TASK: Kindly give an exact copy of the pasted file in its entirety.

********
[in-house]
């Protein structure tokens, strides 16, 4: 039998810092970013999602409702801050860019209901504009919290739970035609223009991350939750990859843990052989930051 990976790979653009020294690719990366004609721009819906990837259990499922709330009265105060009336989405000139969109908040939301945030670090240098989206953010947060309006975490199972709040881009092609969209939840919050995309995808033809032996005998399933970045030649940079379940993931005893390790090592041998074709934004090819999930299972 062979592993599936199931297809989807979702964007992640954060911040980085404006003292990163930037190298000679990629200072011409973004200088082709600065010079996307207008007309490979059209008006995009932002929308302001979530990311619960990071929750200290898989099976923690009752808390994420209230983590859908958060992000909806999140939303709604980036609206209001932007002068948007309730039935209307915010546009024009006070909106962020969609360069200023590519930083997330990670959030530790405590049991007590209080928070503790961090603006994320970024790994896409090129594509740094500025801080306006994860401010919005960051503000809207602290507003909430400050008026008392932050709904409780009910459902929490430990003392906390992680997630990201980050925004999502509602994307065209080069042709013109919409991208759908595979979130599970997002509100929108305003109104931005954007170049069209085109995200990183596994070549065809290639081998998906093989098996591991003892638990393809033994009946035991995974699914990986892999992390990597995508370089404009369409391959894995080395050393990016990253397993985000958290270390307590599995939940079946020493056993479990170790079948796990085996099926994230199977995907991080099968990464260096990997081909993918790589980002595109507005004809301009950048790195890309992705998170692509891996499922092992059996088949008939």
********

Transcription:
[in-house]
């Protein structure tokens, strides 16, 4: 039998810092970013999602409702801050860019209901504009919290739970035609223009991350939750990859843990052989930051 990976790979653009020294690719990366004609721009819906990837259990499922709330009265105060009336989405000139969109908040939301945030670090240098989206953010947060309006975490199972709040881009092609969209939840919050995309995808033809032996005998399933970045030649940079379940993931005893390790090592041998074709934004090819999930299972 062979592993599936199931297809989807979702964007992640954060911040980085404006003292990163930037190298000679990629200072011409973004200088082709600065010079996307207008007309490979059209008006995009932002929308302001979530990311619960990071929750200290898989099976923690009752808390994420209230983590859908958060992000909806999140939303709604980036609206209001932007002068948007309730039935209307915010546009024009006070909106962020969609360069200023590519930083997330990670959030530790405590049991007590209080928070503790961090603006994320970024790994896409090129594509740094500025801080306006994860401010919005960051503000809207602290507003909430400050008026008392932050709904409780009910459902929490430990003392906390992680997630990201980050925004999502509602994307065209080069042709013109919409991208759908595979979130599970997002509100929108305003109104931005954007170049069209085109995200990183596994070549065809290639081998998906093989098996591991003892638990393809033994009946035991995974699914990986892999992390990597995508370089404009369409391959894995080395050393990016990253397993985000958290270390307590599995939940079946020493056993479990170790079948796990085996099926994230199977995907991080099968990464260096990997081909993918790589980002595109507005004809301009950048790195890309992705998170692509891996499922092992059996088949008939």